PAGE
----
4 Strategies for Working with Ambiguous Loss 

While closure may not be a possibility, positive psychology offers multiple tools for navigating ambiguous loss and using it as a springboard for growth and resilience. Here are some of my favorites.


Reframe Ambiguity 

In his 2020 book, Life Is in the Transitions: Mastering Change at Any Age, master storyteller Bruce Feiler offers strategies for navigating pivotal times in our lives. He suggests that we change our mindset to one of “life as nonlinear.” With ambiguous loss as a new normal, the idea of one relationship, one job, or one source of meaning and happiness no longer fits our reality. Feiler describes nonlinear life as containing dozens of transitions or “disruptors,” and that we spend half of our lives in this unsettled state. When we accept that ambiguity is a natural part of life, we can increase our tolerance for it. We can reframe our ambivalent feelings by describing them with the words “both/and”—mining the good from challenge and crisis. Over time, we can find meaning in our losses, and that meaning bridges us to greater resiliency.


Create Your Redemptive Story

As we say goodbye to what was, we often struggle with the new shape of our identity—Who am I now and what’s next? Narrative identity theory suggests that we create our newer identity by integrating all life experiences into an evolving story of self, which provides us with coherence, unity, meaning, and purpose. Our redemptive story progresses from the struggles and painful feelings to stronger resilience and a greater sense of ourselves.


Practice Self-Compassion  

Research shows that people who are more self-compassionate are happier, less stressed, and more resilient. Kristen Neff’s research pinpoints three essential elements of self-compassion: mindfulness, allowing ourselves to be present with our emotions; a sense of common humanity, recognizing that we are not alone in experiencing hard things; and being kind to ourselves. Her Self-Compassion Break and the many other self-compassion exercises she has created are great resources.


Recognize, Allow, Investigate, Nurture 

Tara Brach’s RAIN practice can be used as a regular meditation or whenever loss, grief, or uncertainty arises. It includes the following four steps:

  • Recognize what is happening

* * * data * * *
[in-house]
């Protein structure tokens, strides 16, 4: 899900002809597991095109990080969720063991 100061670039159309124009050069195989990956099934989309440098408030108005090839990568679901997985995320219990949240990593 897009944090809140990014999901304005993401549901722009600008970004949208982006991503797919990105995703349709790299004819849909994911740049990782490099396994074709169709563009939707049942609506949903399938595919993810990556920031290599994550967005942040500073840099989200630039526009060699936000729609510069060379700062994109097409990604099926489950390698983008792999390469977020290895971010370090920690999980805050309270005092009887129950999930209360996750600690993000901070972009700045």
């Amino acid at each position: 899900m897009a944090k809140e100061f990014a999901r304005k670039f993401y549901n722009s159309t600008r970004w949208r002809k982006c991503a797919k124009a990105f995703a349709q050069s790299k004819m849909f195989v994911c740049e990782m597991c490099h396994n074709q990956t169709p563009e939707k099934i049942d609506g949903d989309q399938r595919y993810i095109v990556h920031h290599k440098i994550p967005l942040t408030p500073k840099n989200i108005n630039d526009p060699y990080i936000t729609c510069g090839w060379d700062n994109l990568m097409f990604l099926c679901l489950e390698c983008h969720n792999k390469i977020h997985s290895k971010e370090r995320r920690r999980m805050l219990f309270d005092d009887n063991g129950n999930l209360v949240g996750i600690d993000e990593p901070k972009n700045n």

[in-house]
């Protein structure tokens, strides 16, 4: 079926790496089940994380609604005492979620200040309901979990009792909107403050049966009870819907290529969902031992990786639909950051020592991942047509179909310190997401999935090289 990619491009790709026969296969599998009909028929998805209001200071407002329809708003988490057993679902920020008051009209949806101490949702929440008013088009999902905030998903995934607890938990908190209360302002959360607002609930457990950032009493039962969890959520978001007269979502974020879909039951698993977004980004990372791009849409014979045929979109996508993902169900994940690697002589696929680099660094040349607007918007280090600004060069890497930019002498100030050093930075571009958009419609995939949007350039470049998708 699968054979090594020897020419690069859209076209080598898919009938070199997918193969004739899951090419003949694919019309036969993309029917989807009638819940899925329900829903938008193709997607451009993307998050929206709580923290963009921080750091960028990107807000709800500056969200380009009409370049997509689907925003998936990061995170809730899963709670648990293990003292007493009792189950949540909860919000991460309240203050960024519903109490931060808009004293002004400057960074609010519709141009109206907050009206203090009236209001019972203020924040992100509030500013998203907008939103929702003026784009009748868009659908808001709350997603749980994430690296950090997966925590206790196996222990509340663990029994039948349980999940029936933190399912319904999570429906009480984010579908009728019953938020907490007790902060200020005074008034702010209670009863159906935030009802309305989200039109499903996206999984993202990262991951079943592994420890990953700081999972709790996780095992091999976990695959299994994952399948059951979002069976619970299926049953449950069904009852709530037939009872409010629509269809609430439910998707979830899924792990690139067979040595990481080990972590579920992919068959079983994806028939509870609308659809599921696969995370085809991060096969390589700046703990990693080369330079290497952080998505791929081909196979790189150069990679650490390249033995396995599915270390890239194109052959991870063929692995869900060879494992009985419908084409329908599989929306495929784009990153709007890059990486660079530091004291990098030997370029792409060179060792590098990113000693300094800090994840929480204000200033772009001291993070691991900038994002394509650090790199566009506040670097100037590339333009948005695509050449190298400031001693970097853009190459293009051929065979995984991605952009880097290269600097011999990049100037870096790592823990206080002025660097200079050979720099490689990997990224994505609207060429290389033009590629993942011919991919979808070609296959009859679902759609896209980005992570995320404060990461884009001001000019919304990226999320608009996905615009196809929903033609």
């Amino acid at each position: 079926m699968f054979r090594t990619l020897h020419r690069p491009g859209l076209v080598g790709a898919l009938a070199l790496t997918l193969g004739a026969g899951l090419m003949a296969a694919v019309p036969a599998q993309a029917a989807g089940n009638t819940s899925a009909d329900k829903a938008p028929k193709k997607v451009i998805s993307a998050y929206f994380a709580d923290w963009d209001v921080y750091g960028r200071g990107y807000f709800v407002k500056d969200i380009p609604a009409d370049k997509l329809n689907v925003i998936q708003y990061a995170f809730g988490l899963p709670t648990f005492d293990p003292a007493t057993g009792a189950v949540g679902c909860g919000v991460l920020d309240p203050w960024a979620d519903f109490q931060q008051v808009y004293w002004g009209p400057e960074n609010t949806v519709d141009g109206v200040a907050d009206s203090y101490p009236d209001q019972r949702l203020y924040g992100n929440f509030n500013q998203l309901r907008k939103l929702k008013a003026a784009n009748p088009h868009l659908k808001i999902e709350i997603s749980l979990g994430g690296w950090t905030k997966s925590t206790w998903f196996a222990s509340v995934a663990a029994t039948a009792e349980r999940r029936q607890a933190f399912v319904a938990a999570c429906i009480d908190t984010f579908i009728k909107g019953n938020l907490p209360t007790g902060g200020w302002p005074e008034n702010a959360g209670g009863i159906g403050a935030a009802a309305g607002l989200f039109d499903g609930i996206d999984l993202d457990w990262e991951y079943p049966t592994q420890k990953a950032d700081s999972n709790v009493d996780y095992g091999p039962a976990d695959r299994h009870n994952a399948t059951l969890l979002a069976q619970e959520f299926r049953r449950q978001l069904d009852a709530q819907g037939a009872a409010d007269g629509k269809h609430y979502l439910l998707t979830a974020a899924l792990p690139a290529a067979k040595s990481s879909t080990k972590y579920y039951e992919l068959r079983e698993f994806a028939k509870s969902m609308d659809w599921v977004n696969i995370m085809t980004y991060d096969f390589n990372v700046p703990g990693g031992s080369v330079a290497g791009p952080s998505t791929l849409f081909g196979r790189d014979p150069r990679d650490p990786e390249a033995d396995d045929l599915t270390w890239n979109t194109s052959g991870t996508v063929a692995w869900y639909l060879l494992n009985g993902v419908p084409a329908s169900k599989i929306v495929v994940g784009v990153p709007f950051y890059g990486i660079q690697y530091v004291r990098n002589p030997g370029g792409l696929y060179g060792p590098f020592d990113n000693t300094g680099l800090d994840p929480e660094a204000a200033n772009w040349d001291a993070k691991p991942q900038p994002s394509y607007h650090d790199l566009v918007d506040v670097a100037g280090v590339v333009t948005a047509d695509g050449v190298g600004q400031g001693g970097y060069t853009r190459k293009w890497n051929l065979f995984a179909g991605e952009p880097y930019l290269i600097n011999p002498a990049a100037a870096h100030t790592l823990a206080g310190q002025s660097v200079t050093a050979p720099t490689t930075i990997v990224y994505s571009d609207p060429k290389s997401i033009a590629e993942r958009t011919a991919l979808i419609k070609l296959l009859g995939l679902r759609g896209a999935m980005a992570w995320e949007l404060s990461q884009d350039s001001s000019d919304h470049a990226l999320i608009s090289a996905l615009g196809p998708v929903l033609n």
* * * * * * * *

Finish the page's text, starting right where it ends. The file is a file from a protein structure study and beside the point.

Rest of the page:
• Allow the experience to be there, just as it is
  • Investigate with interest and care
  • Nurture with self-compassion.

The topic of ambiguous loss is not an easy or popular one. We don’t like to talk about death, loneliness, and loss. However, the price is too great if we don’t. Ultimately, I agree with Anne Frank’s words: “I don’t think of all the misery, but of the beauty that still remains.” Or, as Rabbi Steven Leder writes in his book The Beauty of What Remains“The pain of our loss is the greatest evidence we can offer of the importance and meaning of life.”                       


Join Nancy for a webinar titled “Ambiguous Loss: Amorphous and Unnamed,” Tuesday, July 26, from 12:00–1:00 pm ET, part of the WBI/JCC Positive Psychology Hour series. We will identify and make a list of our ambiguous losses, and learn steps to move forward when dealing with grief and uncertainty. Register now.

Nancy Kirsner

Nancy Kirsner

Nancy Kirsner, PhD, TEP, OTR, has been in private practice, teaching, and consulting for 45 years. A graduate of WBI’s Certificate in Wholebeing Positive Psychology, she loves translating positive psychology principles and research into applied practice, utilizing experiential learning. Nancy is co-author, with Phoebe Atkinson, of a chapter of the book Action Explorations: Using Psychodramatic Methods in Non-Therapeutic Settings. She is past president of the American Society of Group Psychotherapy and Psychodrama (ASGPP), and has been the editor of the ASGPP’s Psychodrama Network News since 2018.